While it used to be one of D.C.'s most bustling commercial corridors, this historically African-American neighborhood, about a mile northeast of Union Station, was decimated during the 1968 riots following the assassination of Martin Luther King Jr. But after years of disinvestment, the renewed commitment to H Street is palpable as new business owners spruce up its formerly boarded-up storefronts, opening indie-music venues, bistros, and pubs serving boutique bourbons. Those trendy new businesses comingle with generations-old standbys, including Smokey's Barbershop & Oldies, one of just a few H Street businesses to survive the riots. Despite all the changes, the place remains vibrant and diverse, says Realtor Alix Myerson. "You see well-cared-for houses that have been in the same family for generations, as well as places that have recently been redone."The Houses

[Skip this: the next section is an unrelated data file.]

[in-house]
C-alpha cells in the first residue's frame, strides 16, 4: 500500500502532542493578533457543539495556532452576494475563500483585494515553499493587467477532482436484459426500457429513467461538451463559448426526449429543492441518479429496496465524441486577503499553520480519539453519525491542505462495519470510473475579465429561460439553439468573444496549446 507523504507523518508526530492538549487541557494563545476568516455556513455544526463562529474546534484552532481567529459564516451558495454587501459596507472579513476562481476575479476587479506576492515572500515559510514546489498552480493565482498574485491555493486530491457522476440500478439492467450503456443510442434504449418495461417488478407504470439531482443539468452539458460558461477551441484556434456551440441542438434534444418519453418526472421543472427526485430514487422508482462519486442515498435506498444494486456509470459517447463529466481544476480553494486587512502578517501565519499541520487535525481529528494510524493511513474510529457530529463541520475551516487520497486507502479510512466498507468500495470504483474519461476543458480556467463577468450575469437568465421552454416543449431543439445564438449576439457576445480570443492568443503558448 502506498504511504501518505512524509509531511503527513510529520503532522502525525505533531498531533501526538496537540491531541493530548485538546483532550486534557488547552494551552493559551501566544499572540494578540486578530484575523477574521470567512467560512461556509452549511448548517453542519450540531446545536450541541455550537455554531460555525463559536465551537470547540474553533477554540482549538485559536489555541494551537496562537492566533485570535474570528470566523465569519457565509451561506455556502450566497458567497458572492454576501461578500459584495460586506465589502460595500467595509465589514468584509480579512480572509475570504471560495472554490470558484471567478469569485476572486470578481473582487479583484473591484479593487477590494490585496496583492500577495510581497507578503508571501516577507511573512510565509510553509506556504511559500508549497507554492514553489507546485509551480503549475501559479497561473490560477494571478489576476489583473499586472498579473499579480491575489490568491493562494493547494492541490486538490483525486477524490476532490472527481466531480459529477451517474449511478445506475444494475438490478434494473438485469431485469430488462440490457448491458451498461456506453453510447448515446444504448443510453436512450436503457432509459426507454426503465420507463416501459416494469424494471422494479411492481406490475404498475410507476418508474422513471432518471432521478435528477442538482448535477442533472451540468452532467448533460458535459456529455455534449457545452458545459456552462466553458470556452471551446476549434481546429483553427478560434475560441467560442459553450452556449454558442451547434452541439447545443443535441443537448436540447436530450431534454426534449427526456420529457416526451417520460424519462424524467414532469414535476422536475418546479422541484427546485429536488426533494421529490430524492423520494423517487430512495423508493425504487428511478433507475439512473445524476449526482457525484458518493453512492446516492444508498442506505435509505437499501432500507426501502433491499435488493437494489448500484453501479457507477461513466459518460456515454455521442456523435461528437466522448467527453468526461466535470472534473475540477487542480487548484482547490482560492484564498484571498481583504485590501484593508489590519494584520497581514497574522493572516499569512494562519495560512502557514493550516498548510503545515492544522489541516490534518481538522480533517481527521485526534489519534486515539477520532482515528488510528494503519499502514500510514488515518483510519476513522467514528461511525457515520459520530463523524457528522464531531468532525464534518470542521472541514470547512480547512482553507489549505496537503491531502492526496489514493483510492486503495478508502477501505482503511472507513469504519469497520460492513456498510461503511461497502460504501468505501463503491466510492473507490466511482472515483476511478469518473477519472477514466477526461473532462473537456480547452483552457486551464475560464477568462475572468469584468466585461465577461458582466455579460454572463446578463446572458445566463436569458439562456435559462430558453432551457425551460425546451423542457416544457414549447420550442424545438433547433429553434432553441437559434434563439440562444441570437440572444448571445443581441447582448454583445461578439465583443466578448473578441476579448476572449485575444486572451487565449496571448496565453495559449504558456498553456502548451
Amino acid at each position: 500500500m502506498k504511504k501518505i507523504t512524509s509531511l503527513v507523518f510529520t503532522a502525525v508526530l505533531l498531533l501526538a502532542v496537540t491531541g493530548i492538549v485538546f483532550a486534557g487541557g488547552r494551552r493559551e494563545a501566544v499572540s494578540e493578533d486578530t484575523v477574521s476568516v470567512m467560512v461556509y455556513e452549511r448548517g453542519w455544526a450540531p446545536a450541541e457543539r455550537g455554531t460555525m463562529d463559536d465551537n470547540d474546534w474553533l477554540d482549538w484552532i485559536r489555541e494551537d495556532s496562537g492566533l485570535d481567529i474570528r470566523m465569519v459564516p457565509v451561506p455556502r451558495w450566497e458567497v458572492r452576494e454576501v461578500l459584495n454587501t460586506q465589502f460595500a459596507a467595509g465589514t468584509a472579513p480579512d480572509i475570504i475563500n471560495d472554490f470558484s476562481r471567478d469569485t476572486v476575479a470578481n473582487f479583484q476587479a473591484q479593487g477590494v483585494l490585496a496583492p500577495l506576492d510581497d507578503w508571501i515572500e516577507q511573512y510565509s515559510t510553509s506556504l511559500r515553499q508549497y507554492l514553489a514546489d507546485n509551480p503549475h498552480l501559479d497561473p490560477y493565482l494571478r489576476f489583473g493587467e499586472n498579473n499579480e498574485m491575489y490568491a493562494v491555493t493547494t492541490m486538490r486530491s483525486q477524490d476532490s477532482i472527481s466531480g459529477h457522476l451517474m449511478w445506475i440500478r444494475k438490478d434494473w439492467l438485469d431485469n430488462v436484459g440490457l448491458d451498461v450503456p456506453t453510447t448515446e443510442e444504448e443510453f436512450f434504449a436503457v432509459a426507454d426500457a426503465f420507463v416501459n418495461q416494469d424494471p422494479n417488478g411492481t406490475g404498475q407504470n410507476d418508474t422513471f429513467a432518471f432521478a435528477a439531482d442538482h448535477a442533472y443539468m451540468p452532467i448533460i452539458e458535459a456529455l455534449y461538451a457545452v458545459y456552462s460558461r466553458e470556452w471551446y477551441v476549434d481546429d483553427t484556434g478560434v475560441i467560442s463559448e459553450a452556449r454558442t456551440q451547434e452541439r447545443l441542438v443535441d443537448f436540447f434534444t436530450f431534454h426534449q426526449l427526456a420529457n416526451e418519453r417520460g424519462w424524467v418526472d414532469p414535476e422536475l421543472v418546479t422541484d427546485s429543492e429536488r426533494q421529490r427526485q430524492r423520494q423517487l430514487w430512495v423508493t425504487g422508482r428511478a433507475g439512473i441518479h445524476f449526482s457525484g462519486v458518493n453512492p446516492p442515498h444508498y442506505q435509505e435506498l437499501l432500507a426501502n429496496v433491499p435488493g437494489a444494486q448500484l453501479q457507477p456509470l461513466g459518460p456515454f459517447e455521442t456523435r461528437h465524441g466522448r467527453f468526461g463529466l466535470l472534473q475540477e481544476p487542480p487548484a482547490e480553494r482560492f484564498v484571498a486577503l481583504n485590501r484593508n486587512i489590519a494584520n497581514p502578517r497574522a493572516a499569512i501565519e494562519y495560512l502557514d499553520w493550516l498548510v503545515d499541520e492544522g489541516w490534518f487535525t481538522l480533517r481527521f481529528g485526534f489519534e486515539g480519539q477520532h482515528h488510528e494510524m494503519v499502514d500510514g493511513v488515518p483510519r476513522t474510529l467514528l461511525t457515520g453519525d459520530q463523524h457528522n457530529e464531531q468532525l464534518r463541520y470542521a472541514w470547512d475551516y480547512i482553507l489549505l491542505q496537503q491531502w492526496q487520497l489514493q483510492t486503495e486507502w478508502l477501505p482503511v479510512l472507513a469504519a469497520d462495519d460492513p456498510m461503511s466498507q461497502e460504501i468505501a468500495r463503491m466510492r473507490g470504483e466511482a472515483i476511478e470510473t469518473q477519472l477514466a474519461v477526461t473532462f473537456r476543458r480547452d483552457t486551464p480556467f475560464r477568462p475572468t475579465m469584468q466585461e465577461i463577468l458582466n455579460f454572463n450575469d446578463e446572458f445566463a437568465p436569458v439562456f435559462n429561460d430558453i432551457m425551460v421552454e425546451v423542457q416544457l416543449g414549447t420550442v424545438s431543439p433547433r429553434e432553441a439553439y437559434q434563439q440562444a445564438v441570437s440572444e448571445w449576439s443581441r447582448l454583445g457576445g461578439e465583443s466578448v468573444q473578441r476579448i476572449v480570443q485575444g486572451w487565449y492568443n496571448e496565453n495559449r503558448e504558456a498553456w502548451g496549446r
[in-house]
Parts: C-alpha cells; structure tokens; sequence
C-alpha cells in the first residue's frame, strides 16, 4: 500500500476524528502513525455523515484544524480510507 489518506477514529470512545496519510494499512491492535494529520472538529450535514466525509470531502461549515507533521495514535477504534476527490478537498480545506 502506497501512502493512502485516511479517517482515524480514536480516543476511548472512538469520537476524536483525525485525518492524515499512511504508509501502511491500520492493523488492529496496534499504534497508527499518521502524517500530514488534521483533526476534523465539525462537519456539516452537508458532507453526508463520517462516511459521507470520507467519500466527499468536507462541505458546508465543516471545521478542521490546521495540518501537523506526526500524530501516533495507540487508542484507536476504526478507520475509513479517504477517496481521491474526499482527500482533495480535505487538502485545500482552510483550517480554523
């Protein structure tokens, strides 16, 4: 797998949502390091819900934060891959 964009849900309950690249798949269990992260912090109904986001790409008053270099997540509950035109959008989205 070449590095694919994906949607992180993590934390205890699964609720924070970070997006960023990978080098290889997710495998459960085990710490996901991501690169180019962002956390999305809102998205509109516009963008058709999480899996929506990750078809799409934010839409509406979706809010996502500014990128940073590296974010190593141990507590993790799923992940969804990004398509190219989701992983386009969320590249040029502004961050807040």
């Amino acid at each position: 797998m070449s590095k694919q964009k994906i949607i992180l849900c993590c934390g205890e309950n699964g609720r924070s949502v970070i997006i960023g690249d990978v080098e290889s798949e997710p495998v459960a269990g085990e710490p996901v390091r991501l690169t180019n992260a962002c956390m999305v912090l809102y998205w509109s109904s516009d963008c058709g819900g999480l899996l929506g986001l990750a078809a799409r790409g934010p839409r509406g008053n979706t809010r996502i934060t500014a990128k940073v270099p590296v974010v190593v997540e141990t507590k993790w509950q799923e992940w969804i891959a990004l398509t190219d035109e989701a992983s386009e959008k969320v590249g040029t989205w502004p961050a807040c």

The neighborhood is known for its two-story brick rowhouses in the Federal, Colonial Revival, and Queen Anne styles. Due to its growing popularity, home prices have nearly doubled in the past two years, now ranging from $300,000 to $800,000, depending on condition. That said, we recently found a 1905 Queen Anne rowhouse with original oak millwork for $299,000. Why Buy Here?
H Street renewal is expected to continue, thanks to housing and commercial developments slated for the next few years. City leaders are optimistic that the completion of a new streetcar line, which will link H Street to downtown in 2013 will create even more interest. In 2006, a historic 1938 movie theater reopened as the Atlas Performing Arts Center, now a centerpiece of the neighborhood's arts district.
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